The History of Mas’ Voleur in Grenada Carnival


By Hudson George

As today’s Grenadians keep focusing on J’ouvert as the beginning of carnival, they are not aware of Mas Voleur and the role of Mas Voleur played in the history of Grenada’s Carnival in the olden days..
Basically, the word “Voleur” means to thief. So in the true tradition of Grenada’s Carnival, the night before J’ouvert is known as Mas Voleur Night when mas players and lovers of mas and carnival, supposed to go out the night before and thief a pig on the large estates and hide the pig in the bushes to slaughter and cook J’ouvert night.
In addition, mas’ voleurs supposed to steal yard fowls in their village to cook, if they are not brave enough to steal a pig on the estates pig pen because pigs make a lot of noise when strangers tried to steal them.
In order for the mas’ voleurs to be successful on their hunting and stealing of pigs and chickens to cook for J’ouvert night cooking celebration, they have to dress very scarily, so that they can frighten persons who see them in the late hours of the night, when the night is as dark as pitch
So, on Mas Voleur Night, mas voleurs supposed to walk with a big bottle of “Taddy” which is a byproduct of molasses to give the pigs to drink and when the pigs drink the “taddy” they become drunk immediately. And when pigs get drunk they are easy to steal because drunks pig doesn’t make noise they cannot handle the liquor in the taddy.
However, those mas’ voleurs used to steal a pig that they can carry from the estate pens. Those days carnival was held two days before the Ash Wednesday that falls in either in February or March month when green peas are in season.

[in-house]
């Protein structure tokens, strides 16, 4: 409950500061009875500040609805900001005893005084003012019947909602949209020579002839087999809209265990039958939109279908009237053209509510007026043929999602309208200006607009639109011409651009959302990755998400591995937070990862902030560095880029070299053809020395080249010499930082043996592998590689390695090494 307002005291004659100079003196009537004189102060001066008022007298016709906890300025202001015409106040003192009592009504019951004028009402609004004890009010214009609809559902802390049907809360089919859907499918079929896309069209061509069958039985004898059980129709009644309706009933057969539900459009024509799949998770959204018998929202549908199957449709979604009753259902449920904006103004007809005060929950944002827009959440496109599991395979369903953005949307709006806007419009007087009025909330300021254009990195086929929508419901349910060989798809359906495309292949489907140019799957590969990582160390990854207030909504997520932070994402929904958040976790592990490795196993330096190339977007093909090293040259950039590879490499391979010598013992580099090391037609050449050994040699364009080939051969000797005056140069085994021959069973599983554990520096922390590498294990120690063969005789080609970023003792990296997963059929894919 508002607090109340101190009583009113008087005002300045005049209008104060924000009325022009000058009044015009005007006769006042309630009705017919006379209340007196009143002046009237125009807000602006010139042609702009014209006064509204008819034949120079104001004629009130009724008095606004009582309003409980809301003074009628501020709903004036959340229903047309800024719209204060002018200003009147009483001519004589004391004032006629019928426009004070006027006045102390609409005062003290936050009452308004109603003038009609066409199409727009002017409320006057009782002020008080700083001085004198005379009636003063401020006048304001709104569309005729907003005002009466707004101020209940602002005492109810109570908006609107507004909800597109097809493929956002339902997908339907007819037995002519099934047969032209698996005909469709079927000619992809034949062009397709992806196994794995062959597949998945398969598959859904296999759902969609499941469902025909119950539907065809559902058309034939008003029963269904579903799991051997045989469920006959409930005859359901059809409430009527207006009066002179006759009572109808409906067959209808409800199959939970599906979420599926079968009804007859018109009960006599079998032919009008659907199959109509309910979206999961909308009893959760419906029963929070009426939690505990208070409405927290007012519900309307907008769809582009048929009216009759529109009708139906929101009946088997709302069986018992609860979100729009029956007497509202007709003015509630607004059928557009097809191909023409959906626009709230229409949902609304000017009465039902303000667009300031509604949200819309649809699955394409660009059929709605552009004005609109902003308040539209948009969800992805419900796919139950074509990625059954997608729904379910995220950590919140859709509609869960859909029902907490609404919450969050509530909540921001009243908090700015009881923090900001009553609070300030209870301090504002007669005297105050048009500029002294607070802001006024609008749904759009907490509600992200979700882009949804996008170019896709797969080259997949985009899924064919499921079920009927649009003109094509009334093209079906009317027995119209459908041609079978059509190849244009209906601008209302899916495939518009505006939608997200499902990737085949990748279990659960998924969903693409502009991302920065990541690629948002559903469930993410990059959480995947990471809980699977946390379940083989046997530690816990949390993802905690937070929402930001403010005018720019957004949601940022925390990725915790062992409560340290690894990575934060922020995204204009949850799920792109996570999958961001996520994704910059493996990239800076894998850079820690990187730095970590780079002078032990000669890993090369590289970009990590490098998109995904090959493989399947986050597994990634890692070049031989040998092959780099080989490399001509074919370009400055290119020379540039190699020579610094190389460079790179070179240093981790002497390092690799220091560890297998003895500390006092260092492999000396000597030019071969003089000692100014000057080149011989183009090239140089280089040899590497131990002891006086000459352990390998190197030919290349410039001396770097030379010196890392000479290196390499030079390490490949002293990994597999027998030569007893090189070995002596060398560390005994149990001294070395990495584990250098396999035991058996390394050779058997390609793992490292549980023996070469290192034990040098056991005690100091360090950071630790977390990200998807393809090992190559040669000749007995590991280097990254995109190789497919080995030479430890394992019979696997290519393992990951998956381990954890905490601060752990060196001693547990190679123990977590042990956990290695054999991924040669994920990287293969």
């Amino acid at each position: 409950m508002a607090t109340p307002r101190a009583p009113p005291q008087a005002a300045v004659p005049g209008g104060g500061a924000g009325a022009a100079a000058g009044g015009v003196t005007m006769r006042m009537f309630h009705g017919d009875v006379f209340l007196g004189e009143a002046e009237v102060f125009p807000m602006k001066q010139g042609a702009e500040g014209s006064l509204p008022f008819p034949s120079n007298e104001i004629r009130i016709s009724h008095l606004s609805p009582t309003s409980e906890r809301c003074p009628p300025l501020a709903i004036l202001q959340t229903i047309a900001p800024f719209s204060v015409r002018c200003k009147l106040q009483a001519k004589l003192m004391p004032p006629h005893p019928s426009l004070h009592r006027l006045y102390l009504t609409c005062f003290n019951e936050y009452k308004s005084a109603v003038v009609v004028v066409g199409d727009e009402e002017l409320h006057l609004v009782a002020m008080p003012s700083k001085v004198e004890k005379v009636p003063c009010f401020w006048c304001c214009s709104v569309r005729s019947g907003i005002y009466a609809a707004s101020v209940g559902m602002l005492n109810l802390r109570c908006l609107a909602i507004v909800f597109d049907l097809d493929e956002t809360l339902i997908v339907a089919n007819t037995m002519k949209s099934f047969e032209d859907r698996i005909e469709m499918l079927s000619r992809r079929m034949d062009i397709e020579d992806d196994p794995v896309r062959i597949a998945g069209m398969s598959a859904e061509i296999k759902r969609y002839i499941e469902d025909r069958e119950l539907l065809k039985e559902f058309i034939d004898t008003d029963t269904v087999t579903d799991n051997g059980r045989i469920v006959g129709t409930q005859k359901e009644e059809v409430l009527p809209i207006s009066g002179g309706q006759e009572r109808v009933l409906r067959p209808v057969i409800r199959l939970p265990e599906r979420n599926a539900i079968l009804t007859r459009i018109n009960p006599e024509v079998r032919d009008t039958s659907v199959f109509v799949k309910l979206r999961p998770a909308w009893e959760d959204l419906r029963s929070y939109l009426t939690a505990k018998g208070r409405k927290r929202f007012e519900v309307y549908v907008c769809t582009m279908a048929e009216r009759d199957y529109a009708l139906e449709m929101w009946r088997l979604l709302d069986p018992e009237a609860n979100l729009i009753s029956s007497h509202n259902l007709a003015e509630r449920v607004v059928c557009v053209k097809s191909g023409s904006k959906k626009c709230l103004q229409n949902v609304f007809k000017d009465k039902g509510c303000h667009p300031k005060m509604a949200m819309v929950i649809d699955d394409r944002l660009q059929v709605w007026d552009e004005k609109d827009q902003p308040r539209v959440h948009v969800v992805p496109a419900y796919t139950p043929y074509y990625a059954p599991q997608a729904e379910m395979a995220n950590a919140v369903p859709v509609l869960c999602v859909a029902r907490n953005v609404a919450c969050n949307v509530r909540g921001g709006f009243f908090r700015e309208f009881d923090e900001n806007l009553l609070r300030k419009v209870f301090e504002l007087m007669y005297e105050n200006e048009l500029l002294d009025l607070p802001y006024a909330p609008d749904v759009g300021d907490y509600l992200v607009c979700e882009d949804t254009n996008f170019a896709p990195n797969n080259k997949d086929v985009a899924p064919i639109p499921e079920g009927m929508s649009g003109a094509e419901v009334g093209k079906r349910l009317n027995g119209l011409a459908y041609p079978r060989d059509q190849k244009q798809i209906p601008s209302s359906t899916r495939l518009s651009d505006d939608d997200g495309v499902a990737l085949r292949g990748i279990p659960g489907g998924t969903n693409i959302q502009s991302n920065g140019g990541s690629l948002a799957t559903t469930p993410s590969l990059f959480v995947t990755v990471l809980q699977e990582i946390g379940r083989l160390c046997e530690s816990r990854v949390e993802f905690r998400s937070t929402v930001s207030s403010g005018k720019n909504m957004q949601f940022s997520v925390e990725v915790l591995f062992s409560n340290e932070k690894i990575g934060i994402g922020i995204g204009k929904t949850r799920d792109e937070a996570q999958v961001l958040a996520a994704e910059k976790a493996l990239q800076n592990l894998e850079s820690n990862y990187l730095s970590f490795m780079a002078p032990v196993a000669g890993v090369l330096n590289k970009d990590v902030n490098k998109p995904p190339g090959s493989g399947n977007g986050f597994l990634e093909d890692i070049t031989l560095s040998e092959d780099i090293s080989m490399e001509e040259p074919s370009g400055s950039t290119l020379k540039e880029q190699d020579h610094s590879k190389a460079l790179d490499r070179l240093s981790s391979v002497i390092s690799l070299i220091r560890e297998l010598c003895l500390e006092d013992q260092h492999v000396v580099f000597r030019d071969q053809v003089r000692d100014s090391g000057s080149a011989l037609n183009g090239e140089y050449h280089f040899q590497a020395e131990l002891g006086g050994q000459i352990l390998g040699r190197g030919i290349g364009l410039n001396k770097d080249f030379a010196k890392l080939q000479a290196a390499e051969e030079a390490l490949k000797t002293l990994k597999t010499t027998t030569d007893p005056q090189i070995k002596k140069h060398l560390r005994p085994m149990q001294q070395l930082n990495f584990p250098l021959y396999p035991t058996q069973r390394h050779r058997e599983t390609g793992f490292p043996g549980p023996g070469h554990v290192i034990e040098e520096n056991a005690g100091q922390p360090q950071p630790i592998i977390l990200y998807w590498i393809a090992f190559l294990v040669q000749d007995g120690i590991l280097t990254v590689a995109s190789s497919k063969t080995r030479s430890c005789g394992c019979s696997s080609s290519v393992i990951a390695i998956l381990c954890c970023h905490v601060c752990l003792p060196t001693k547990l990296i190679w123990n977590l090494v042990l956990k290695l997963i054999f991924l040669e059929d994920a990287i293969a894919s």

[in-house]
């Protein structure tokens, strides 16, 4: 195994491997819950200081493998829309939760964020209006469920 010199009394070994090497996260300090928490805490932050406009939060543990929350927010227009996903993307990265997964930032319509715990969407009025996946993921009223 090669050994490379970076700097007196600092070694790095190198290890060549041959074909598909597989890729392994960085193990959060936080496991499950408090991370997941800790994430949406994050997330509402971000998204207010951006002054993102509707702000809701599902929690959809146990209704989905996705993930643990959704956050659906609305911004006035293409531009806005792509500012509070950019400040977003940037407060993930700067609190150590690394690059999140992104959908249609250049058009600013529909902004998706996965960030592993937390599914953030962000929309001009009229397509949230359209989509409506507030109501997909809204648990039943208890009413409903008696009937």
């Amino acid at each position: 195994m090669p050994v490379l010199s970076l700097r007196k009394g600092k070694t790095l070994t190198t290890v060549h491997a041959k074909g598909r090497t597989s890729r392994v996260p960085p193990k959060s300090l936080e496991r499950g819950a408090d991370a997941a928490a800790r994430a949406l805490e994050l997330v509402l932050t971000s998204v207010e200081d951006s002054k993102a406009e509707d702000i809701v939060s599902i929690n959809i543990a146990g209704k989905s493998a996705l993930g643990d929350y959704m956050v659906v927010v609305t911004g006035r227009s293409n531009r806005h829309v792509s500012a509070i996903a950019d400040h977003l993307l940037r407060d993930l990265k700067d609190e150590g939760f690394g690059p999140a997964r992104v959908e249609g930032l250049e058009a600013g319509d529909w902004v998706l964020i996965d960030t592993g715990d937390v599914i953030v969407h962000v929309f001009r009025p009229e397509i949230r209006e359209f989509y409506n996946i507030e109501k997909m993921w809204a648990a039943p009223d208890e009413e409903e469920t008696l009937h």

So, those mas’ voleurs used to steal large farmers peas and yam and cook too. The only thing they used to buy was the ingredients to put in the pot and flour to make dumplings.
Mas Voleurs like to make their dumplings real tight and hard. They like to make big dumplings. After they eat, those who playing “Yeaee” which is the blackest and most scary Jab Jab in their tar oil costume, would start to beat the drums and whine and spell and the youngest Jab Jab role is to be the Joe- Young.
The youngest Jab Jab supposed to able to spell when called upon by the Jab Jab professor to spell a word. And the young Jab Jab supposed to be able to whine down real low because he practice whining over a blazing masanto/torch before the carnival, so he is able to whine down real low.
In addition, those mas voleurs who playing Shortknee does start to sing their Chantwell songs about love affairs, violence, women business, politics and other hot topics in the villages.
However before the break of day, which is known as J’ouvert, after the mas’ voleurs finished eating their dumpling and peas and stolen meat, they participate in burning fire, known as Conbulay. They burn old huts, juba and cane fields too. In addition, they pull debris on the streets and overturn any obstacles in their way.
When it is about 5: AM in the morning they start the J’ouvert. And as the jab jab mas’ start blowing the conch shell, beat the drums, ring the bell and sing songs and dance, while spectators pay them to spell words like manicou and nutmeg.

Additionally, the mas’ voleurs who play Shortknee Mas dressed in their costume and come out on the streets about 6: AM. Spectators who love Shortknee Mas come out from their homes to see the masqueraders as they sing and chant on the streets as they do some street theatre at the crossroads in the junctions.

So, in the real tradition history of Grenada carnival, J’ouvert morning is not the beginning of carnival. The beginning of carnival in Grenada is supposed to be Mas Voleur Night. However, there is an essence of rebellion in Grenada’s carnival celebration, where the masqueraders supposed to steal what they need to cook for J’ouvert night from the big plantation owners.

The tradition of stealing animals to cook from the big estate plantations could have been a way of showing revenge toward the estate owners who were descendants of the slave masters, or it could have been for basic needs because, in those days, the majority of black people did not own lands where they can raised pigs and fowls on a large scale.


A writer from Grenada living in Canada

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